Indoor plants are stepping up with dramatic foliage, vivid new flower colours and scaled-down versions of traditional favourites that are ideal for smaller spaces. Add these new indoor plants to your home.
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Known as arum or calla lilies, these are now available in a range of eight different colours: black, purple, lavender, dark pink, rose, peach, orange and yellow. Newer varieties also feature coloured leaves that echo the shades of the flowers. Indoor zantedeschia are small, with petite trumpet-shaped flowers and green pointed leaves.
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Needs: Bright light and early morning sun, but no direct midday sun. Normal room humidity is acceptable, or place them outdoors on a sheltered terrace or balcony. Water the plants as soon as the soil surface is slightly dry. During spring and summer, add liquid fertiliser to the water about every two weeks. The leaves are toxic to cats and dogs so keep the plants out of reach.
PHALAENOPSIS (MOTH ORCHID)
Breeders have extended the colour range of this popular orchid to include yellow and orange shades. Plants are now being grown in glass containers to display the roots as well as the spectacular flowers. Attention is being given to Midis (medium-high growers) that fit easily into all kinds of interiors. With their long flowering period (up to three months), and ease of care, phalaenopsis remain one of the most popular indoor flowering plants.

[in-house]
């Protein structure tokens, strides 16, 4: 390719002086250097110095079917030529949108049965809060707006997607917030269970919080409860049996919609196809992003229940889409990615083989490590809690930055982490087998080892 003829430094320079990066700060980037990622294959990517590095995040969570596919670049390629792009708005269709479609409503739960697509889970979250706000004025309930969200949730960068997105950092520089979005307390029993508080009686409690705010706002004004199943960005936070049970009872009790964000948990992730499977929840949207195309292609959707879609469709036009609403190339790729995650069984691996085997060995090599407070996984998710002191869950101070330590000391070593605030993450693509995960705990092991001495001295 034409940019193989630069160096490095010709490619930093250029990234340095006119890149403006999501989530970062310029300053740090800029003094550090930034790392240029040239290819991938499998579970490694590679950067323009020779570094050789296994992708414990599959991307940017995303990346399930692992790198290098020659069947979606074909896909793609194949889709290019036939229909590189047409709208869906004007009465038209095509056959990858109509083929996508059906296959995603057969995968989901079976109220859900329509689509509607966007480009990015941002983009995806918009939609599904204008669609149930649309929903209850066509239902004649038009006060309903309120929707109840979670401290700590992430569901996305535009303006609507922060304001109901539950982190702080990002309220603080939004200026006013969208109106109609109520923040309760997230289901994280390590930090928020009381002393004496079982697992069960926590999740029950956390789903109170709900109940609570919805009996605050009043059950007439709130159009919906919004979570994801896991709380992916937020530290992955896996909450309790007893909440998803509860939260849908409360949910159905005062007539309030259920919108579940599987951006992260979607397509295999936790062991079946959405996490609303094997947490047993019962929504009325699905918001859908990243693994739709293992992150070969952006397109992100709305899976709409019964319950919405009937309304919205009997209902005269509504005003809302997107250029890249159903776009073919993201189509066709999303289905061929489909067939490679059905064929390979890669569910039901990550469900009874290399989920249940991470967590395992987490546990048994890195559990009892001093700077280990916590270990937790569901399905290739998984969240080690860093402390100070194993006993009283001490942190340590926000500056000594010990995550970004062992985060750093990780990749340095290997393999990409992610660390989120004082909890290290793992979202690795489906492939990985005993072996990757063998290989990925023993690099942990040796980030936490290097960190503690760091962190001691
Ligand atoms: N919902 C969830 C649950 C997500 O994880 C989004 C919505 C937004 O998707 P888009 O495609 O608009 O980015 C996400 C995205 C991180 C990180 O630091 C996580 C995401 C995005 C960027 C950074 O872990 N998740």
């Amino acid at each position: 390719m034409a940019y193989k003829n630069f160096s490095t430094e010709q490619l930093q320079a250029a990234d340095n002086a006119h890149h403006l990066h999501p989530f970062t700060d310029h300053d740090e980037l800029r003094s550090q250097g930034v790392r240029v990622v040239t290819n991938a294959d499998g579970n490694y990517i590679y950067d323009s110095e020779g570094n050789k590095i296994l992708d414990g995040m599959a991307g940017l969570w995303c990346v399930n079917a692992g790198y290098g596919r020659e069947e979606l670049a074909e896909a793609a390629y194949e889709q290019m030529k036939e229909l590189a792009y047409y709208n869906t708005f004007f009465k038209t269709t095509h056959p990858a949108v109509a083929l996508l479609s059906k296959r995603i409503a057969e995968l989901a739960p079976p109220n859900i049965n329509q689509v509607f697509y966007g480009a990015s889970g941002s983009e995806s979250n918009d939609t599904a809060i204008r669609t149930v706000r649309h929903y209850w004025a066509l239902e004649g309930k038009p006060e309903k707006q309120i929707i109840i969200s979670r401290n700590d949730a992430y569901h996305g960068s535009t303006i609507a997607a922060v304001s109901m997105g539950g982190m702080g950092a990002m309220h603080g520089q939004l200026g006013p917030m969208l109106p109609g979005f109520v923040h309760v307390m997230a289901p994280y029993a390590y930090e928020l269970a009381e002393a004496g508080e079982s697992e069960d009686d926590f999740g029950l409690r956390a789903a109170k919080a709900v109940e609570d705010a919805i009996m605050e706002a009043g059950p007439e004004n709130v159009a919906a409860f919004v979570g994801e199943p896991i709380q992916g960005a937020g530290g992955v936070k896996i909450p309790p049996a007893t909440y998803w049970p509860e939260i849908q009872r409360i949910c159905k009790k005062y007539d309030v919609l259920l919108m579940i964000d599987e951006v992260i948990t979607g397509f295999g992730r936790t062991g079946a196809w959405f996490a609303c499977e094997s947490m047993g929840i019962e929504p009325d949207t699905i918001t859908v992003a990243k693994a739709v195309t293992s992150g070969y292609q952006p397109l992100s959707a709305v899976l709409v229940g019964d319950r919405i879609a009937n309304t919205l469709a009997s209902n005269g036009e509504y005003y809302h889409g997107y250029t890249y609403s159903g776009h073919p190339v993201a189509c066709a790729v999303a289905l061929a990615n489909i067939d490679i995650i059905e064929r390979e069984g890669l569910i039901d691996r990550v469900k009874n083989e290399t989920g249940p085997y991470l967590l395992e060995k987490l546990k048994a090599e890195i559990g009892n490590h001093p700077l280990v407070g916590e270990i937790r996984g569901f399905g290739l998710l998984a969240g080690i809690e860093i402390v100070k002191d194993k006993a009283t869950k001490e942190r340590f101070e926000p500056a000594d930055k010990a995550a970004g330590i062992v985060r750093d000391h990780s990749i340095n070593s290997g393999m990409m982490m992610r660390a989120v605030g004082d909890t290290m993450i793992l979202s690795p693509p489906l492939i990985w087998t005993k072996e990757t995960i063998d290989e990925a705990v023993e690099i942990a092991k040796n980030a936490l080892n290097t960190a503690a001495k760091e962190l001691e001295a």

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Needs: Strong, bright indirect light and high humidity for the best growth and flowers. Drop two ice cubes on the top of the soil once a week; this will supply enough water. Alternatively, run water through the potting mix for one minute every three to 10 days, depending on the season.
Popular as an indoor tree in the ’70s, the rubber plant usually ended up in a dark, dusty corner. It’s now making a glamorous comeback with dramatic foliage variations. ‘Tineke’ (pictured) has variegated foliage in a mix of cream, olive green and pink. ‘Abidjan’ combines bronze, maroon and black shades. These no-fuss plants can grow up to 2m high, but can be kept shorter.
Needs: Good indirect light, even though they’ll grow in poor light. Don’t overwater. Let the soil dry out slightly between waterings. They tolerate ordinary household conditions, but not sudden drops in temperature. They also don’t like to be moved; find the right spot and leave them there.
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These plants have had the biggest makeover, shedding their old-fashioned image. Originally bred as cut flowers, the new varieties are slimmed down, have smaller flowers and a greater variety of leaf shapes and sizes. The distinctive yellow spadix now comes in many other colours. Look out for ‘Mystique’, which has painterly leaves, and ‘Cirano’, a pocket-sized variety. With the right care, these plants are almost indestructible, lasting indoors for many years.
Needs: Bright indirect light in a warm room. Let the soil dry out slightly between waterings and don’t let the plant stand in water.